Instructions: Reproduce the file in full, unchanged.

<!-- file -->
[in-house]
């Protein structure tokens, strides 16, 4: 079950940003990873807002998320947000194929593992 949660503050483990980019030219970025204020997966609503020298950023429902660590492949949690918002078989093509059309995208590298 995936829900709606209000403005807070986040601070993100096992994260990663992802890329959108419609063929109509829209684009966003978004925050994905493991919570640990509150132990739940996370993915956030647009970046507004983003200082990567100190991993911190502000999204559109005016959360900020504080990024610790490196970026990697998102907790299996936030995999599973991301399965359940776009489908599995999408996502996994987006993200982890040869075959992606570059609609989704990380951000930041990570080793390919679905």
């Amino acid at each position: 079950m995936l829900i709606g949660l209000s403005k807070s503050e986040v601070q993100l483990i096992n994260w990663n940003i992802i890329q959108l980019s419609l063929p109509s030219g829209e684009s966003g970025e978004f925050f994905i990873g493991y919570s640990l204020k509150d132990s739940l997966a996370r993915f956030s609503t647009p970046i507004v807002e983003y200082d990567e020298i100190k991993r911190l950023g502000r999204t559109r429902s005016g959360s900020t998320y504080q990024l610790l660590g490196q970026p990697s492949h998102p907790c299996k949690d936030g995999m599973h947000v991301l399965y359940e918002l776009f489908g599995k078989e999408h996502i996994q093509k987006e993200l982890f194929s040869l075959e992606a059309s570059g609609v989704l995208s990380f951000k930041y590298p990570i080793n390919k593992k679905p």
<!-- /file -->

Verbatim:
[in-house]
């Protein structure tokens, strides 16, 4: 079950940003990873807002998320947000194929593992 949660503050483990980019030219970025204020997966609503020298950023429902660590492949949690918002078989093509059309995208590298 995936829900709606209000403005807070986040601070993100096992994260990663992802890329959108419609063929109509829209684009966003978004925050994905493991919570640990509150132990739940996370993915956030647009970046507004983003200082990567100190991993911190502000999204559109005016959360900020504080990024610790490196970026990697998102907790299996936030995999599973991301399965359940776009489908599995999408996502996994987006993200982890040869075959992606570059609609989704990380951000930041990570080793390919679905």
């Amino acid at each position: 079950m995936l829900i709606g949660l209000s403005k807070s503050e986040v601070q993100l483990i096992n994260w990663n940003i992802i890329q959108l980019s419609l063929p109509s030219g829209e684009s966003g970025e978004f925050f994905i990873g493991y919570s640990l204020k509150d132990s739940l997966a996370r993915f956030s609503t647009p970046i507004v807002e983003y200082d990567e020298i100190k991993r911190l950023g502000r999204t559109r429902s005016g959360s900020t998320y504080q990024l610790l660590g490196q970026p990697s492949h998102p907790c299996k949690d936030g995999m599973h947000v991301l399965y359940e918002l776009f489908g599995k078989e999408h996502i996994q093509k987006e993200l982890f194929s040869l075959e992606a059309s570059g609609v989704l995208s990380f951000k930041y590298p990570i080793n390919k593992k679905p």